The Austrian Banking Collapse That Predicts Trouble For Australia.
Years ago I read The Great Depression by Lionel Robbins. He was an eminent British economist who took over the chair of the London School of Economics in 1929. A young Friedrich A. Hayek was one of his first appointments. Having experienced the Great Depression, he wrote about it without the benefit of hindsight or new economic theories. He published his work in 1934.
For some reason, a particular part of the book stuck with me. It was the part about Austria being the unlikely source of the real crisis in 1931. Up until the collapse of the Kredit Anstalt bank in that year, the world thought it was recovering from the 1929/30 stock market slump. In fact, it was just the beginning.
I’ll explain the modern day link, and what it means for Australia, in a moment. But first, a few snippets from the book:
‘Throughout the years since the war, the inhabitants of the Republic of Austria had been gradually consuming their capital…the expenditure of the Viennese municipality on its housing programme alone since the Armistice exceeded the total value of the capital of all Austrian manufacturing joint-stock companies.’
‘One by one, the financial houses in Vienna put up their shutters. The slump intensified the capital consumption. Early in May 1931, the Kredit Anstalt, which had taken over the bad debts of its predecessors, announced that it could not meet its liabilities.
The actual smash is sometimes attributed to the political tension aroused by the untimely proposals for an economic Anschluss between Germany and Austria. Whether this is so or not, there can be no doubt that the ultimate cause of the difficulty was the capital consumption of the years which had preceded it.’
The Danger of Low Interest Rates
The collapse of the Austrian banks started a domino effect that reverberated around the world. It was the start of the Great Depression.
I’ve been thinking a lot about the effect of ultra-low government interest rates around the world. As the financial crisis intensifies, capital flowsinto government coffers. I should say some government coffers. No one wants to give Greece a cent, but investors are happy to hand hundreds of billions to the US, UK, Japanese, and German governments, to name a few. Even Australia’s government can borrow for 10 years at less than 3%.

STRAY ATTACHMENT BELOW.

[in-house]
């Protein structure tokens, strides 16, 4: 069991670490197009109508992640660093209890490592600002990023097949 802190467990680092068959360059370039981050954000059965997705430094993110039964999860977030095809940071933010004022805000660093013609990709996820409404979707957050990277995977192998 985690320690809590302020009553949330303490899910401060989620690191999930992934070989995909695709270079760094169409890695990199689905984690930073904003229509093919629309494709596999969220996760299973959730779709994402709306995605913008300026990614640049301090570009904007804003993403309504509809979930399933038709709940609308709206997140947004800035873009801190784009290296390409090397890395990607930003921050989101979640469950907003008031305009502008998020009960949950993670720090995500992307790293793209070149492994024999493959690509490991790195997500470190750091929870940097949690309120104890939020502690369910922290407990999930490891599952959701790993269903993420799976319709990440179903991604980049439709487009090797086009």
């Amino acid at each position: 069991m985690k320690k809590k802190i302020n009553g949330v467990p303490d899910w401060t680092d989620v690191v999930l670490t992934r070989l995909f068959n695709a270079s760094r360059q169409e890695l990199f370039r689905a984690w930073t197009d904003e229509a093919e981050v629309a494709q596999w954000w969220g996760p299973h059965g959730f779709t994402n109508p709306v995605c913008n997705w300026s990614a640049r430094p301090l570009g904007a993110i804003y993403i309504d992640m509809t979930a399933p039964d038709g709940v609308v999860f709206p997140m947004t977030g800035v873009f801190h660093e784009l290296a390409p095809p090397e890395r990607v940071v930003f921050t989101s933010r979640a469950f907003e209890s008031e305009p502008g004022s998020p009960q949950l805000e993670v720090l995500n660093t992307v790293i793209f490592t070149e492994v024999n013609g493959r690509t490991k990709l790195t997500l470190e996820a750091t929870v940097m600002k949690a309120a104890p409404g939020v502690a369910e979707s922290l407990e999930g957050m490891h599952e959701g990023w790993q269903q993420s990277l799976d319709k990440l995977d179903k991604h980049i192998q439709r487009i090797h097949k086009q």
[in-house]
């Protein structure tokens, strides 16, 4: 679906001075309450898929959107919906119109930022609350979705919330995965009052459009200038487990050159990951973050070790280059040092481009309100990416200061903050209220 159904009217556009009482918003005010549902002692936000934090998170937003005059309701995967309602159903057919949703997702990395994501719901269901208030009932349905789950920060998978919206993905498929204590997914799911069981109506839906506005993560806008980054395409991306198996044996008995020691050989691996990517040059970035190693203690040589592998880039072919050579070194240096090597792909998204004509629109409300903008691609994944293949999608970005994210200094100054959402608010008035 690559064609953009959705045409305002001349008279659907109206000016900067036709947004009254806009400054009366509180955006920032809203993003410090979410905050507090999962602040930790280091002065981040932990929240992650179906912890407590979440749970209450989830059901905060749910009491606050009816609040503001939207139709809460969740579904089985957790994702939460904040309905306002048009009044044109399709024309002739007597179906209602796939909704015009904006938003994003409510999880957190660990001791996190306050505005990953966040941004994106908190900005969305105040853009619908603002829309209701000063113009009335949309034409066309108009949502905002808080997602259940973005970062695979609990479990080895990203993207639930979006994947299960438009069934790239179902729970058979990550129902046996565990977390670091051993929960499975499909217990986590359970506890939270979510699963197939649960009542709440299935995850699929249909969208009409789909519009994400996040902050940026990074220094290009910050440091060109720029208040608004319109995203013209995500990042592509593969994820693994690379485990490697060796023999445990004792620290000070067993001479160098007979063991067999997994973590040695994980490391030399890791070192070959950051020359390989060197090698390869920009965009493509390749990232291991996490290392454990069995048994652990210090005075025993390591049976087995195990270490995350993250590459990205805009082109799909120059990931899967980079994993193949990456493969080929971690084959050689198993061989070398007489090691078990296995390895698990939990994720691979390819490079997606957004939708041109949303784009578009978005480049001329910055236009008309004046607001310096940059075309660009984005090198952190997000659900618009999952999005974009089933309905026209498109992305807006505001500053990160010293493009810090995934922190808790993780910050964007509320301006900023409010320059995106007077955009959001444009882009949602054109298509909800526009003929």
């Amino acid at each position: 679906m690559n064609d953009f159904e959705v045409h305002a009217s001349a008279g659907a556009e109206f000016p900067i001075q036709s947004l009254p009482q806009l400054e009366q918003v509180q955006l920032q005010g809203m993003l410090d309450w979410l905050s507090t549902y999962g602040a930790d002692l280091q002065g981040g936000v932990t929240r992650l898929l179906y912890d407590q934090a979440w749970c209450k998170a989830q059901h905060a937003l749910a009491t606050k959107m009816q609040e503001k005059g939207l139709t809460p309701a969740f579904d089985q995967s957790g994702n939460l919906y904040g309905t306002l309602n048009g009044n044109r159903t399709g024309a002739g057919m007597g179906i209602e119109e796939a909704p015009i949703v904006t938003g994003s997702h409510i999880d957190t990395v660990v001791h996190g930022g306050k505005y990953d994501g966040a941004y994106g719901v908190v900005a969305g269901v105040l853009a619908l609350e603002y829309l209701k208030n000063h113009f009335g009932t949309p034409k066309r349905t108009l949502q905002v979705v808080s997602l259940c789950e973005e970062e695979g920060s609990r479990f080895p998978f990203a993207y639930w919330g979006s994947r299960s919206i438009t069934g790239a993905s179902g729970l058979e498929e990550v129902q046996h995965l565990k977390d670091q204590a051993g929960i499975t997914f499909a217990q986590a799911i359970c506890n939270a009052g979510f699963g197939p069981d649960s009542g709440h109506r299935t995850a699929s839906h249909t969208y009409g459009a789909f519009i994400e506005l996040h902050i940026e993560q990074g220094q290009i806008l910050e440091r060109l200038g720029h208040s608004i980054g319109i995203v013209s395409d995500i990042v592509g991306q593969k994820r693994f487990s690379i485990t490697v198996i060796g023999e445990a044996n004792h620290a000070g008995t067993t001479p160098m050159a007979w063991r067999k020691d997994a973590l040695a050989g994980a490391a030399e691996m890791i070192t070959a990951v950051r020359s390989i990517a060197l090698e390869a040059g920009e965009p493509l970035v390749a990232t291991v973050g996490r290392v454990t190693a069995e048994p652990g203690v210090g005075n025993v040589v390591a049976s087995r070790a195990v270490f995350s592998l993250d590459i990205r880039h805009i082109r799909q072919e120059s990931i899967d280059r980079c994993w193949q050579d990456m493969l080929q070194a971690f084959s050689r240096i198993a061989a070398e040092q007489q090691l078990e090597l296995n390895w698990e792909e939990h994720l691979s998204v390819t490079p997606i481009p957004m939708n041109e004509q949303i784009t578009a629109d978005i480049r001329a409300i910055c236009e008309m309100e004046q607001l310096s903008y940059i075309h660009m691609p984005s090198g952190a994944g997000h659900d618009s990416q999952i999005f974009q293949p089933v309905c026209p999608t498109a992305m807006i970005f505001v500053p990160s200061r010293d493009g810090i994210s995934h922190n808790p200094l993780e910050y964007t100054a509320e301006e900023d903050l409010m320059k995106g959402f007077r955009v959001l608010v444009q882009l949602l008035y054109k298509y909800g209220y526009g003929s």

The thing is, governments consume capital. They do not produce anything. The more that private capital flees to the ‘safety’ ofgovernment bonds, the more that capital gets ‘consumed’ by the government.
How long can this go on?
Well, things have certainly changed since the 1930s. Central banks now openly monetise the debt created by governments. Government borrowing (and spending) requirements are so huge central banks need to print money to help them finance their deficits.
Bizarrely, this act ‘creates’ capital.
Let me explain.
Central Banks Warping the System
Capital in the true sense of the word is accumulated savings. That is, an individual accumulates savings through hard work and consuming less than he or she produces.
In contrast, central banks create savings — or the appearance of savings — by printing money. They do this by buying a government bond with newly created cash. What they’re actually doing is taking a debt security out of the system and replacing it with an asset — money.
Someone in the system holds that money. If they ‘save’ it, it becomes a part of their capital. And they may even choose to buy government debtwith that capital. That’s how a central bank can ‘create capital’ for the government to consume.
But it’s not real capital. It’s not the product of ingenuity and hard work. This has major implications for the global economy. The production of fake capital gives the impression of plentiful savings, which keeps interest rates low. Put another way, a low rate of interest is the result of an excess of money in an economy…itself the product of excess savings.
But in this instance, it’s the central banks who have manufactured the‘savings‘.
The ‘consumer’ economies of the West (the adjective says it all) consumed a great majority of their capital prior to the credit bubble bust in 2008. To replace that bubble, governments are stepping in to fulfil the role of consumer of last resort. And to help them out, central banks produce fake capital for the governments to spend.
In Austria in the 1930s, the evaporation of real capital led to collapse. 80 years on, in a globalised world where the government/central bank/bank nexus seems unbreakable, it will lead — eventually — tocurrency crises, bond market meltdowns and soaring inflation.
This is a story for 2013 and beyond. And because Australia is an importer of capital, it’s a story that will have a major impact on your investments.
Editor, Sound Money. Sound Investments.
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